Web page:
Our results suggest that tele-psychiatry programs can be cost effective even assuming small improvements in hospitalizations. Only when annual costs of outpatient treatment is similar to the cost of hospitalization will a tele-psychiatry program need to be very effective at reducing hospitalization to break even. As shown in Figure 3, for low values of κ (e.g., when the reimbursement ratio of outpatient visits to hospitalization visits is 0.01), changes in η (i.e., the ratio of hospitalizations to outpatient telemedicine visits) have very little impact on required hospitalization improvement (%Δh). In contrast, for higher values of κ (e.g., κ = 0.05), the required %ΔH is very sensitive to changes in η. Because the cost of hospitalization will likely remain much greater than the cost of outpatient psychiatry visits, it is thus likely that tele-psychiatry programs will break even under these assumptions.

Our findings are important because they indicate that the cost of improving access to tele-psychiatry services is likely low compared to the potential cost savings associated with reduced hospitalizations for people with SPMI. Our analyses suggest that the Tele-AIMI program, which has expanded access to care for American Indian patients living in rural areas, has most likely reached the breakeven point based on conservative estimates of the impact of the program on reduced hospitalization. Our model adds to the telemedicine literature by demonstrating how decision makers could apply a simple approach to estimate the breakeven point for a new tele-psychiatry program using their own assumptions. A key strength of our approach is that it allows users to identify the breakeven point of a hypothetical program based on their own perspectives on how much the program will increase access to outpatient care and how valuable this increased access to outpatient care is in terms of reducing hospitalizations.

Previous studies have shown tele-psychiatry to be an effective low-cost option for providing access to mental and behavioral health care in rural areas. A recent study comparing telepsychiatry to two other modes of delivering care to rural areas found that telepsychiatry was the least expensive option18. Other studies have found similar results, including for programs aimed at serving tribes19-21. Our study findings add to the body of literature demonstrating the economic utility of offering telepsychiatry services to patients living in remote and rural areas of the country. Additionally, as noted in a recent scoping review, cost analyses for telehealth programs have too often been program-specific, limiting the generalizability of findings to other settings22. For this reason, we attempted to present a model that can be utilized in different settings and that can be varied to reflect different perspectives of the impact of telehealth on both access and effectiveness.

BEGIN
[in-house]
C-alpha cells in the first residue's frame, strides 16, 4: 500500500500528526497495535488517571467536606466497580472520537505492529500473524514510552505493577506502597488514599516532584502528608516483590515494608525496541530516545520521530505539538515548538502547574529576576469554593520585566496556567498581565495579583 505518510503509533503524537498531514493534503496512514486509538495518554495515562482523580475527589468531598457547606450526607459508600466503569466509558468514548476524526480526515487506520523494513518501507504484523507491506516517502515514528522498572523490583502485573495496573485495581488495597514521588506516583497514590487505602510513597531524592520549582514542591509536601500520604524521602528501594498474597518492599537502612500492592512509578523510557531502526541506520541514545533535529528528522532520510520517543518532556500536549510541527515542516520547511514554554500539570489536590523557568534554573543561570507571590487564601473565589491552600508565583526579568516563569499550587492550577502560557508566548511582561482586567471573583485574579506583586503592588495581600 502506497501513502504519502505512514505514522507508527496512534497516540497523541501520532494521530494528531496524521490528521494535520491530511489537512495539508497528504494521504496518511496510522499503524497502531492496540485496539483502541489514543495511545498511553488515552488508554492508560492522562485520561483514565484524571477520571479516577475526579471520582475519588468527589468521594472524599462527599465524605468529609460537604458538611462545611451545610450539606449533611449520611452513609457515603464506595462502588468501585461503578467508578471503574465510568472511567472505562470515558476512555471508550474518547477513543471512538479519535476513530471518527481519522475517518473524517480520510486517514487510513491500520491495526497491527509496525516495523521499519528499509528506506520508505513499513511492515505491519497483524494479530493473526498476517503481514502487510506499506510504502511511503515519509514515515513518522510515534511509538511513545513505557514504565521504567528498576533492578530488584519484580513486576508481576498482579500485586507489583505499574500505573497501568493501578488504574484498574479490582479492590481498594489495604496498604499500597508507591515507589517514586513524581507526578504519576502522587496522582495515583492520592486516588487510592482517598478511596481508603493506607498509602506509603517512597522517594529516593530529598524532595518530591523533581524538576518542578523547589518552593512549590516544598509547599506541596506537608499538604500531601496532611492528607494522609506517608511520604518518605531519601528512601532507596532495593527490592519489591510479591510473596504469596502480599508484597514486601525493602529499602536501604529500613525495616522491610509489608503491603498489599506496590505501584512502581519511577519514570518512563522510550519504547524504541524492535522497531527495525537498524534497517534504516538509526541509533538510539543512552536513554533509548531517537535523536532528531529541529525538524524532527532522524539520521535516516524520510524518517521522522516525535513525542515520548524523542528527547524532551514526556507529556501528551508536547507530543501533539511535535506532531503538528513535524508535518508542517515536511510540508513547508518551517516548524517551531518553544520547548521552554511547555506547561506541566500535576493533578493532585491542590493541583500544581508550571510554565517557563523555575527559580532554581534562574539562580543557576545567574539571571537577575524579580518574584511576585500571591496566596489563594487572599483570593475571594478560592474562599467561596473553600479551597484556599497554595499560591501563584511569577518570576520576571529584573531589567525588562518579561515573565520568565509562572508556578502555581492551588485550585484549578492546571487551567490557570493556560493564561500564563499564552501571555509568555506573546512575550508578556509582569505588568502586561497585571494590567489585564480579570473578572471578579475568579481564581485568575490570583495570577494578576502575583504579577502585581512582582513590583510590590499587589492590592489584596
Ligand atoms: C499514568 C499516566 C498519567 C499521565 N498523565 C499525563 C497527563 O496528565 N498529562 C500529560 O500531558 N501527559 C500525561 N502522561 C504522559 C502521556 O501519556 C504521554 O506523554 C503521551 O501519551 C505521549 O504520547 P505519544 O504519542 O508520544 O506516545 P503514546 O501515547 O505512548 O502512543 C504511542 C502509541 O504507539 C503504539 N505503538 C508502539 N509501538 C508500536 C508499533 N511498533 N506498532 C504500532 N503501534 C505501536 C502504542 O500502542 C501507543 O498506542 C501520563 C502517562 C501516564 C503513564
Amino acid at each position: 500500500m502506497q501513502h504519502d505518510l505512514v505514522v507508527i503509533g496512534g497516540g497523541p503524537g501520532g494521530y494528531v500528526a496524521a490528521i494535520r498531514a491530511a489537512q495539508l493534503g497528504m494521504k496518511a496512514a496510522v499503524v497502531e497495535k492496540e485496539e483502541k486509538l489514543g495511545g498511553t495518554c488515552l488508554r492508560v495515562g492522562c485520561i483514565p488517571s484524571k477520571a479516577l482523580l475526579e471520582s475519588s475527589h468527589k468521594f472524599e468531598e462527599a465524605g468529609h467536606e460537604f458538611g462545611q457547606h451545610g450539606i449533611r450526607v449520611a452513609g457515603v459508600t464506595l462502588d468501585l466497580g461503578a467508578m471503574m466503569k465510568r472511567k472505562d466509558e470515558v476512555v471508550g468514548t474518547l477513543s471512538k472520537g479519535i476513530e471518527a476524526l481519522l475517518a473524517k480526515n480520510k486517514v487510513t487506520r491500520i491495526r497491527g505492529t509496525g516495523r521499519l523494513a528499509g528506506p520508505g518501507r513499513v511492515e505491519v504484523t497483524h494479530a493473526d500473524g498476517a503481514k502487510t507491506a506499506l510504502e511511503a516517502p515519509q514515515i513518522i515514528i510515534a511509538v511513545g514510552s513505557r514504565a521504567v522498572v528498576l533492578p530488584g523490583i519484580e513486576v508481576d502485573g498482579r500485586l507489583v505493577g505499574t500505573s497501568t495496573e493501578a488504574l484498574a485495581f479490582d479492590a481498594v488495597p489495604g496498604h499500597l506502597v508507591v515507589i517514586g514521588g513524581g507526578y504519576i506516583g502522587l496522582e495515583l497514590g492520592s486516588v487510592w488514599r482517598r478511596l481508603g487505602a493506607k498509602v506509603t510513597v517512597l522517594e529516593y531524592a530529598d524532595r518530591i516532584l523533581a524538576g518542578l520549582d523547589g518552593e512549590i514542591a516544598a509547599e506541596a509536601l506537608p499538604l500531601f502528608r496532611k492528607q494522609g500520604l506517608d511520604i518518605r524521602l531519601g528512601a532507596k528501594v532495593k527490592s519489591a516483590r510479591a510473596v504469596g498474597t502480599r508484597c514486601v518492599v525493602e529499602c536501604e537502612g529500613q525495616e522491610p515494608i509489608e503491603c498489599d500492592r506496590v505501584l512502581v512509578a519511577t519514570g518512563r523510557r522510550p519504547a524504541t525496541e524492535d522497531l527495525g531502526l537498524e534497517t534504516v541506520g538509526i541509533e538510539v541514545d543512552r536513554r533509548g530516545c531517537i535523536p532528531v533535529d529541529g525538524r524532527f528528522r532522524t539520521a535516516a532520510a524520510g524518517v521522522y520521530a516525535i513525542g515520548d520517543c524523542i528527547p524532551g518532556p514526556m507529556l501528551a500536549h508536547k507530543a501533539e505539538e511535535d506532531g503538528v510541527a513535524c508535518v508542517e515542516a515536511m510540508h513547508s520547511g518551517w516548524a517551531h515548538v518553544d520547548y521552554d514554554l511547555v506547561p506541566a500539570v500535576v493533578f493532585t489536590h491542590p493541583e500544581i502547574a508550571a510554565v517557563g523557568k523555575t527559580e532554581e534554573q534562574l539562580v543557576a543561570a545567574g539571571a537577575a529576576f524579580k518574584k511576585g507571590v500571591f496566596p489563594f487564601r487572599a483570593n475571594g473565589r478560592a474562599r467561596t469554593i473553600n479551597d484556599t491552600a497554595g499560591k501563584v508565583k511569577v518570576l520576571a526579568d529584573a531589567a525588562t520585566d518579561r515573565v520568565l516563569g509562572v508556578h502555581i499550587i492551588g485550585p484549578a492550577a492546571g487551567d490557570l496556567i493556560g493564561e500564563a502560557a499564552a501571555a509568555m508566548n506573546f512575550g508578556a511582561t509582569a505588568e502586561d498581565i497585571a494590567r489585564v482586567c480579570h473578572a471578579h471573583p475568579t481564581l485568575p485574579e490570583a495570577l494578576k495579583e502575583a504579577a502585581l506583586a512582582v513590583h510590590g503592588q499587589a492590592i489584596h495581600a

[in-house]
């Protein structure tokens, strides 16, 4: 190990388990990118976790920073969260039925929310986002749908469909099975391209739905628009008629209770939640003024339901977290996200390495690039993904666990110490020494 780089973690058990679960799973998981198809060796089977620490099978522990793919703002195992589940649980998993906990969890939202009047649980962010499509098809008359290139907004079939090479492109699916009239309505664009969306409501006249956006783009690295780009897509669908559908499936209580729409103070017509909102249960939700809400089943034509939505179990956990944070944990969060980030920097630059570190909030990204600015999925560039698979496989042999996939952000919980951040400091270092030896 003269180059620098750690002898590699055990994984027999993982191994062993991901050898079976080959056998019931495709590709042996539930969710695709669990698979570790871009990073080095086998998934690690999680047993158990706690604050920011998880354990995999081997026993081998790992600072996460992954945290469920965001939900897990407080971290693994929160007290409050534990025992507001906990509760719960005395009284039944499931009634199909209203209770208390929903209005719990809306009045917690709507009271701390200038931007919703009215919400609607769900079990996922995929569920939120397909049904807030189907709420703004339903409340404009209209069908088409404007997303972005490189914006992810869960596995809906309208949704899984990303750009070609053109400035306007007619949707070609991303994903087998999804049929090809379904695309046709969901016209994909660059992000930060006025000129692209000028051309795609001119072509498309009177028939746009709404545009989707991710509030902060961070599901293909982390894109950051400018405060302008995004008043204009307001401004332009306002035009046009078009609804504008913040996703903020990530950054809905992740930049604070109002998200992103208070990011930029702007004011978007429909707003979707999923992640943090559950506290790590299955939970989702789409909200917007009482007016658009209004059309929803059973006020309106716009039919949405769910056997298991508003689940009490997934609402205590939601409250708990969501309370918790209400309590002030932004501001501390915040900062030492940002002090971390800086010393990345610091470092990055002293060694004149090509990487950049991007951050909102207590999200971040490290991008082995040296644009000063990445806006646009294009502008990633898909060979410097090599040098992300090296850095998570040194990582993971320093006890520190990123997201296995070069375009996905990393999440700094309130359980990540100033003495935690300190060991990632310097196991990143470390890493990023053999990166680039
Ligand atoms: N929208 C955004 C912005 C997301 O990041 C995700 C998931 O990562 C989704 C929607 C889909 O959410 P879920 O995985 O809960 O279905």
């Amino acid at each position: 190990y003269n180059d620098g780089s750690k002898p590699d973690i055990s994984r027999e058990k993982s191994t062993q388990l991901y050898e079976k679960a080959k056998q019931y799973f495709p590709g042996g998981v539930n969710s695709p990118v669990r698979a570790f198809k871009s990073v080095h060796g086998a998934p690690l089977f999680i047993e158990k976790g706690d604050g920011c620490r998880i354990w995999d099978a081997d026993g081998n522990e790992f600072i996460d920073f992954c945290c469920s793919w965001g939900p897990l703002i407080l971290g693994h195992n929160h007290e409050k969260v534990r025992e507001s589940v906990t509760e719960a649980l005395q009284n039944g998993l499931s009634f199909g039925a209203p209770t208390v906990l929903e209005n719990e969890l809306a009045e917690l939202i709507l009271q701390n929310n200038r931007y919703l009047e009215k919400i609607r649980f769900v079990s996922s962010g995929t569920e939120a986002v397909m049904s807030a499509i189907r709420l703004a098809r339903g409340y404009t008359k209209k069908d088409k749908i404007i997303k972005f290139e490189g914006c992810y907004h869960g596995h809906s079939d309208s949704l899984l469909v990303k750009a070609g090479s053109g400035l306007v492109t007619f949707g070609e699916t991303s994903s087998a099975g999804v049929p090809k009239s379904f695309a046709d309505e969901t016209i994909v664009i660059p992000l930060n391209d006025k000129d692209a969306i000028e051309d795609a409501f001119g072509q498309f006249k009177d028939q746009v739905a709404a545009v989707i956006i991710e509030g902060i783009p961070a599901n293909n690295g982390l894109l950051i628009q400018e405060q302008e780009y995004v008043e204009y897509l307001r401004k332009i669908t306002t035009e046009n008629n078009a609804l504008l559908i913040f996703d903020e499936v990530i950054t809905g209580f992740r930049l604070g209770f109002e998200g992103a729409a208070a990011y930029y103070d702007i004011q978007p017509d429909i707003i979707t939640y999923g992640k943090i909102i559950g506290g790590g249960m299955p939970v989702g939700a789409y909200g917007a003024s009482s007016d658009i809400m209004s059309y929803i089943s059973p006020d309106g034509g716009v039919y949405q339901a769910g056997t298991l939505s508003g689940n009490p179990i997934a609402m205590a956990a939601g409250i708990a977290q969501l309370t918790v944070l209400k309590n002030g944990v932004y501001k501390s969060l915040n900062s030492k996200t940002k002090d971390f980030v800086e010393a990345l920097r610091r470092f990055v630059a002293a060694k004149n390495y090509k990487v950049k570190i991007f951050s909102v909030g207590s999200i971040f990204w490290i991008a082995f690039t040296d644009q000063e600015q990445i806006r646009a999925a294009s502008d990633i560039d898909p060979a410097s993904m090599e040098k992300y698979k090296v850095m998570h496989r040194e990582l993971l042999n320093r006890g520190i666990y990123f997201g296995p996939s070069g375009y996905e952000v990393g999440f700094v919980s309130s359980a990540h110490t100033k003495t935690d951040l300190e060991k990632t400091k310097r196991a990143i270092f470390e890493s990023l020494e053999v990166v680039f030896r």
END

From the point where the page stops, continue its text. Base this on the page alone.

Our study has several limitations. First, our model is based on patients with schizophrenia and bipolar disorder, conditions associated with high rates of hospitalization and emergency department utilization. We assumed a percentage of patients with SPMI based on the Tele-AIMI program. Thus, our breakeven scenarios may not be generalizable to populations with a very low mental health burden. Second, our model assumes that patients do not have access to local psychiatric services. Our model would therefore not be applicable to a new tele-psychiatry program that provides an alternative mode of care for patients already receiving routine outpatient care. Third, we did not have access to hospitalization or other outcome data from the Tele-AIMI program; therefore, our breakeven analysis for this example is purely hypothetical based on the program population. Additional data on outcomes would help to improve understanding of the variation in the impact of telepsychiatry programs on outcomes. Finally, our model does not take into account the other important benefits of improving access to psychiatric care for people living in rural communities. Tele-psychiatry programs have the potential to improve quality of life for patients with SPMI as well as patients with other common conditions such as depression and anxiety. An in-depth cost effectiveness analysis focused on these other important outcomes would provide a more holistic view of the cost-benefit equation for decision makers considering implementation of a tele-psychiatry program.


Despite its limitations, our study is useful for helping implementers to determine the likely point at which a tele-psychiatry will break even. Our model is flexible, allowing users to vary the extent to which telemedicine will increase access and the extent to which access will reduce hospitalizations due to mental health crises. Importantly, our study also demonstrates that tele-psychiatry is likely to break even within the first three years when providing psychiatry services to a rural community with a scarcity of mental health services.

Conflict of Interest

The authors have no competing financial interests in relation to the work described.


This study was supported by the Office for the Advancement of Telehealth, Health Resources and Services Administration (HRSA), U.S. Department of Health and Human Services (HHS) as part of the Evidence Based Tele-Behavioral Health Network Program. Grant Award Number: G01RH32159-03-03.


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Article Info

Article Notes

  • Published on: May 27, 2024


  • Breakeven analysis
  • Telemedicine costs
  • Mental health services research


Dr. Sarah C. Haynes,
Center for Health and Technology, University of California Davis, Sacramento, California, USA.

Copyright: ©2024 Haynes SC. This article is distributed under the terms of the Creative Commons Attribution 4.0 International License.